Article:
The Cross House

Happy Endings

See the big curved cornice, lower right? See how it no longer touches the adjacent wall? Over the years a lot of settling occurred in this area, and there was a BIG gap where cornice met wall. Justin managed to pull everything closer together, but we could not get it tight. Poo. I painted it all, and initially thought to just leave it as is. But it vexed me. It whispered in my sleep: bad job. It nagged at me while eating lunch: bad job. OK! OK! So, I knew I had to do something. And, after much ado…


...the whispering, nagging voices
…the whispering, nagging voices were silenced, and happiness is high across the land.


The curved cornice has nothing behind it. Only the top and bottom are attached to anything. This made filling the gap a seemingly impossible job, as there was no there there to attach anything to. There was just the thin edge of metal.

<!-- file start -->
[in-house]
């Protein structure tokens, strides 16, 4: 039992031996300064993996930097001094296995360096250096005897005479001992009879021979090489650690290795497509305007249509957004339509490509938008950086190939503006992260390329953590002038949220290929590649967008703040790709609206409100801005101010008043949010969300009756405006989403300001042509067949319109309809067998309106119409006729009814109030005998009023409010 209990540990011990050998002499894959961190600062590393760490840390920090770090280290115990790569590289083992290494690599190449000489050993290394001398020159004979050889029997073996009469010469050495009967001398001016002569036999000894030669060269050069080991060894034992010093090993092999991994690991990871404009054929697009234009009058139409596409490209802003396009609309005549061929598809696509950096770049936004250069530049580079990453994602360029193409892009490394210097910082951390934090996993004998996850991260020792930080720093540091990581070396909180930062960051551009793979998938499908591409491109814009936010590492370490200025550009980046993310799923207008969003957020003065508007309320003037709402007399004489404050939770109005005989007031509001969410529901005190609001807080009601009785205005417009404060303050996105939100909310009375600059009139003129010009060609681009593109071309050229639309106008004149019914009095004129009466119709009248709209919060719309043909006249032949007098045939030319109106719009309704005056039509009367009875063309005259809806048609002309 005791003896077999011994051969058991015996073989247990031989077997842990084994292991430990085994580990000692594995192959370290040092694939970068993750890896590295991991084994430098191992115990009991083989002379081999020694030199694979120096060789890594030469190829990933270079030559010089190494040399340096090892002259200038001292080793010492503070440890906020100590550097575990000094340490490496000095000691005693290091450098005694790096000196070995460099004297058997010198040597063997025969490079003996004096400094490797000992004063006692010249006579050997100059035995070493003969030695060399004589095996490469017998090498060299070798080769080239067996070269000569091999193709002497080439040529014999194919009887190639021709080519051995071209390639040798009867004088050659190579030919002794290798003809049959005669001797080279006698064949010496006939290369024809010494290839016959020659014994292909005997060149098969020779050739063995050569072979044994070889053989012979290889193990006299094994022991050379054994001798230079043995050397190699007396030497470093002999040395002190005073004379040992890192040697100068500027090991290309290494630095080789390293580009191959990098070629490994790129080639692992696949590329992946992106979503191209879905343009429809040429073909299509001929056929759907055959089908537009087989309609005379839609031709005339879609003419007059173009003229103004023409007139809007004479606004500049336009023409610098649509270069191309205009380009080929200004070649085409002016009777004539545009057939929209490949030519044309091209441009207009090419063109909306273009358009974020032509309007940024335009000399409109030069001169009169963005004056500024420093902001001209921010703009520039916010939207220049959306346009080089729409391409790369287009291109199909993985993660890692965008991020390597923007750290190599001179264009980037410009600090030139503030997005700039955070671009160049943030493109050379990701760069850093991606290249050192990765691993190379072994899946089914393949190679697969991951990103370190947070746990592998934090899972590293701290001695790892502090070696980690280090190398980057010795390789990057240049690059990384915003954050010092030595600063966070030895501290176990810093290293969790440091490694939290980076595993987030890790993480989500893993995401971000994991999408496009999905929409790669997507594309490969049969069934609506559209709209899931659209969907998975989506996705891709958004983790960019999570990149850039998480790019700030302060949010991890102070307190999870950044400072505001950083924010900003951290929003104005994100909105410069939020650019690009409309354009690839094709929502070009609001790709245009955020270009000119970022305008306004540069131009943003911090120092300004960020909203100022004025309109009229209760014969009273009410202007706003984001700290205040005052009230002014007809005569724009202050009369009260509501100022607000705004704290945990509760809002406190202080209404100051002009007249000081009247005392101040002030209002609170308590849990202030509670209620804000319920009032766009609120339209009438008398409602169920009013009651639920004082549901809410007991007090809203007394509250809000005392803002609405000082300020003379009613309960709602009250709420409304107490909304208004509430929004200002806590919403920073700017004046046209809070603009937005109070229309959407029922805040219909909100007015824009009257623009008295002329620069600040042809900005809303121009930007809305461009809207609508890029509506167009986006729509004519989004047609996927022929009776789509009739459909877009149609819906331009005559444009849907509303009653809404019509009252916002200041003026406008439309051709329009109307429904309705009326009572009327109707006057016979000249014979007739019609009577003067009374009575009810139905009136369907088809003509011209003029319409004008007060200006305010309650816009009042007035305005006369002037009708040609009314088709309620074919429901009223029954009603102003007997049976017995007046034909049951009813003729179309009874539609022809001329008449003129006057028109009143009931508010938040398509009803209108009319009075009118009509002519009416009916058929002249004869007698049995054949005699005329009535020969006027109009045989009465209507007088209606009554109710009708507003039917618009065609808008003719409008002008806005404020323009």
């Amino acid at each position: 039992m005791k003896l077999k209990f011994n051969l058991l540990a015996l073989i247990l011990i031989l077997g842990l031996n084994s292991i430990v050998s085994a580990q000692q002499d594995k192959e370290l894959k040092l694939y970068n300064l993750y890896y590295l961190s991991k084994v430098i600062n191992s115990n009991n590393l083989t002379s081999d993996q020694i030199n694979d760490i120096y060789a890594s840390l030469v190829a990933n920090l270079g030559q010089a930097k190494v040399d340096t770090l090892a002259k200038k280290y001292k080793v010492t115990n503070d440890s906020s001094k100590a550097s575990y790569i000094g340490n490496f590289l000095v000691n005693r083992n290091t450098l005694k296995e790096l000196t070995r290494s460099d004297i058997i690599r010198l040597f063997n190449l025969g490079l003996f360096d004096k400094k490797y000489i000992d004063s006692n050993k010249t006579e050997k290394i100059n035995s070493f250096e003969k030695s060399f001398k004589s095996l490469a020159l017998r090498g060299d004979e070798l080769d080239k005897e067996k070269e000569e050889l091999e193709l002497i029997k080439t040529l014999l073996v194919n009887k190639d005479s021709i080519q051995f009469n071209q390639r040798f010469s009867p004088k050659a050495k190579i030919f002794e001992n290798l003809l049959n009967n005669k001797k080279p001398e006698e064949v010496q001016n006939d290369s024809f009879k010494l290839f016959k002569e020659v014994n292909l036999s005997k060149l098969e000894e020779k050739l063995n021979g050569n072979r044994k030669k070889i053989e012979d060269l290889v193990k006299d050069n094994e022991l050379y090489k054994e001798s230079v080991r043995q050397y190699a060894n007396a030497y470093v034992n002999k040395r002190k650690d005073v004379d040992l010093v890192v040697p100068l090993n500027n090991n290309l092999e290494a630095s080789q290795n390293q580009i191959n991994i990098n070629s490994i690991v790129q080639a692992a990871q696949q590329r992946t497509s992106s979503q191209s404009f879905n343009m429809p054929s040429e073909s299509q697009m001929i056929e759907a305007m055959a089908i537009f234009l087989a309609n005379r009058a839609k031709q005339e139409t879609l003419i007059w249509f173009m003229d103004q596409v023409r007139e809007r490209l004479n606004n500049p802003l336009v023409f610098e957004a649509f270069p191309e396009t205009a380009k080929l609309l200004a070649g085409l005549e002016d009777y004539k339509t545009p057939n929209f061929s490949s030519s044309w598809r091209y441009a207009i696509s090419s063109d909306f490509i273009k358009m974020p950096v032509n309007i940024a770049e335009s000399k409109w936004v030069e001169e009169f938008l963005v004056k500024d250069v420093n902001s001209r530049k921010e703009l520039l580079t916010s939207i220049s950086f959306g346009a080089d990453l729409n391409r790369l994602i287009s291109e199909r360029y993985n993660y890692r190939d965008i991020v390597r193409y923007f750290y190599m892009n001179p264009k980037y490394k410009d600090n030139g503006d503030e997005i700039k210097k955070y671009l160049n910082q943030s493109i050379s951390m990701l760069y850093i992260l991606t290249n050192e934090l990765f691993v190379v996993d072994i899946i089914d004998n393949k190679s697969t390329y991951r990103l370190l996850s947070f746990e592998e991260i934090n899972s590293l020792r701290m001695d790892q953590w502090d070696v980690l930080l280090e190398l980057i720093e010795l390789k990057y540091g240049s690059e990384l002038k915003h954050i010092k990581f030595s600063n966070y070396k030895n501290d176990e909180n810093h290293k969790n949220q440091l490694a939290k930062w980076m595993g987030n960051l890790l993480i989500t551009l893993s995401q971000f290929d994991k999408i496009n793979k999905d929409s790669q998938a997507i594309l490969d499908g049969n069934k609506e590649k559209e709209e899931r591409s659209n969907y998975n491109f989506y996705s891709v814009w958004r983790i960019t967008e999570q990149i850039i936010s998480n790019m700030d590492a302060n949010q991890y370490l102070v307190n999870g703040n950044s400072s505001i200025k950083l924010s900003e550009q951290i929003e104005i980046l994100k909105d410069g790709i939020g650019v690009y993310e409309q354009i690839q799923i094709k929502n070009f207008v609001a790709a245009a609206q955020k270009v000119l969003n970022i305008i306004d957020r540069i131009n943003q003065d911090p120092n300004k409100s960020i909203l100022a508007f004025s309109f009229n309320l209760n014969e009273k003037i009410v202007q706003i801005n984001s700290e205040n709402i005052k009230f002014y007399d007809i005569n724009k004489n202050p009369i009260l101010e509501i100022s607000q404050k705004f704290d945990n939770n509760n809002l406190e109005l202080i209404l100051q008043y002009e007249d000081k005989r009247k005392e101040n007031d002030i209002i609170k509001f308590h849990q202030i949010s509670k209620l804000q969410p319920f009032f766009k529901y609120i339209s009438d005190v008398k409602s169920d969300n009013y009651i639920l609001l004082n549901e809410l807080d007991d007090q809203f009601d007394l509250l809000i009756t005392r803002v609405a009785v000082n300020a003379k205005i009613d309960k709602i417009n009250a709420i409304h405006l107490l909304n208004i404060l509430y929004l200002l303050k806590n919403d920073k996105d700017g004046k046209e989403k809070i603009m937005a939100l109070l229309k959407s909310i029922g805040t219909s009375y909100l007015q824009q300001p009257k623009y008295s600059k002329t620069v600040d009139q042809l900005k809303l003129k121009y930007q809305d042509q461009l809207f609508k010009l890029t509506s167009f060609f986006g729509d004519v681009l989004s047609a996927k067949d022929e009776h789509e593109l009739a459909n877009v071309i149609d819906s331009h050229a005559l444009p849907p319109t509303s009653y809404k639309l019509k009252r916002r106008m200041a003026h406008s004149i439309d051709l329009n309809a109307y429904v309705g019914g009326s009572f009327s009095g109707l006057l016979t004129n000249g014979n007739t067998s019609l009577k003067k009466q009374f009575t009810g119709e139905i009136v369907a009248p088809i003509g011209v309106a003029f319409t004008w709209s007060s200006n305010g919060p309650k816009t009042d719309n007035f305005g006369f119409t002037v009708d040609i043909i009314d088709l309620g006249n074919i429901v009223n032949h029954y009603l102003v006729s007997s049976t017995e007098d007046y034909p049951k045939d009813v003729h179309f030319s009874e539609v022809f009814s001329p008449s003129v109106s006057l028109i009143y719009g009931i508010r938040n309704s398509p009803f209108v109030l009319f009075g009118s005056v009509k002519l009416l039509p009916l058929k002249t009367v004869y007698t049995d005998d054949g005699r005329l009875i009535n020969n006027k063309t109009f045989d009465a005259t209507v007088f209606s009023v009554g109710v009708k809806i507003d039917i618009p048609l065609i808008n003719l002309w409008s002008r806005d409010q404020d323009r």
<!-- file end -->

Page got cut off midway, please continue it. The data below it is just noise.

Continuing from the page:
After some pondering, I realized spray foam would do the trick. It would attach to the thin tin edge, but more importantly, it would ooze BEHIND the metal and attach, and attach to the wood wall.

After the foam dried, I carefully shaved it smooth with an extra sharp knife, and then, because the foam is porous, I used exterior caulk as a sealant over the foam. I was extra fussy with this step.

The results thrill me.





8 Responses to Happy Endings

  1. I have er… “selective” OCD. That little gap would have nagged at me incessantly. You are the absolute right person for The Cross House.

  2. But now you got me looking at the round trim on the window under the cornice (resolution on your pictures is way too good). Is that damaged? Because it looks like a real mother to replace what with being curved and married to the clapboards

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